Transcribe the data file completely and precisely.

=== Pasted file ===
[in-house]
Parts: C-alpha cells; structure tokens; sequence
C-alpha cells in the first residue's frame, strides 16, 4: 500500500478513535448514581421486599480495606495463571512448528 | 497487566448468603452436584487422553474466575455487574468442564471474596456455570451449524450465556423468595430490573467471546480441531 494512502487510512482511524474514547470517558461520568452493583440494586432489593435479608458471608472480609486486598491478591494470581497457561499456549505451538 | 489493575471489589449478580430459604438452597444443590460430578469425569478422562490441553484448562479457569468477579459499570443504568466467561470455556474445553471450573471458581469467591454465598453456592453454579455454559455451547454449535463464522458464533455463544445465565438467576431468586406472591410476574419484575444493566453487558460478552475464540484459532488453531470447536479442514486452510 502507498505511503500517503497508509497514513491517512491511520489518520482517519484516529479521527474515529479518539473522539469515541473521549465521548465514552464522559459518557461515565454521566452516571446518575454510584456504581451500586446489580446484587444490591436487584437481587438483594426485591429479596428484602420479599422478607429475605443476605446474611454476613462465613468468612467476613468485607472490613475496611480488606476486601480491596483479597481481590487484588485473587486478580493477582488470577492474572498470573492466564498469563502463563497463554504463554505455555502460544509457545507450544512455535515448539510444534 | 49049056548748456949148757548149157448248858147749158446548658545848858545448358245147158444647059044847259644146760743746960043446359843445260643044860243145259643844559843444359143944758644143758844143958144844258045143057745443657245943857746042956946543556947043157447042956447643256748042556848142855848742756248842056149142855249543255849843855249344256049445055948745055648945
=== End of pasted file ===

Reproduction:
[in-house]
Parts: C-alpha cells; structure tokens; sequence
C-alpha cells in the first residue's frame, strides 16, 4: 500500500478513535448514581421486599480495606495463571512448528 | 497487566448468603452436584487422553474466575455487574468442564471474596456455570451449524450465556423468595430490573467471546480441531 494512502487510512482511524474514547470517558461520568452493583440494586432489593435479608458471608472480609486486598491478591494470581497457561499456549505451538 | 489493575471489589449478580430459604438452597444443590460430578469425569478422562490441553484448562479457569468477579459499570443504568466467561470455556474445553471450573471458581469467591454465598453456592453454579455454559455451547454449535463464522458464533455463544445465565438467576431468586406472591410476574419484575444493566453487558460478552475464540484459532488453531470447536479442514486452510 502507498505511503500517503497508509497514513491517512491511520489518520482517519484516529479521527474515529479518539473522539469515541473521549465521548465514552464522559459518557461515565454521566452516571446518575454510584456504581451500586446489580446484587444490591436487584437481587438483594426485591429479596428484602420479599422478607429475605443476605446474611454476613462465613468468612467476613468485607472490613475496611480488606476486601480491596483479597481481590487484588485473587486478580493477582488470577492474572498470573492466564498469563502463563497463554504463554505455555502460544509457545507450544512455535515448539510444534 | 49049056548748456949148757548149157448248858147749158446548658545848858545448358245147158444647059044847259644146760743746960043446359843445260643044860243145259643844559843444359143944758644143758844143958144844258045143057745443657245943857746042956946543556947043157447042956447643256748042556848142855848742756248842056149142855249543255849843855249344256049445055948745055648945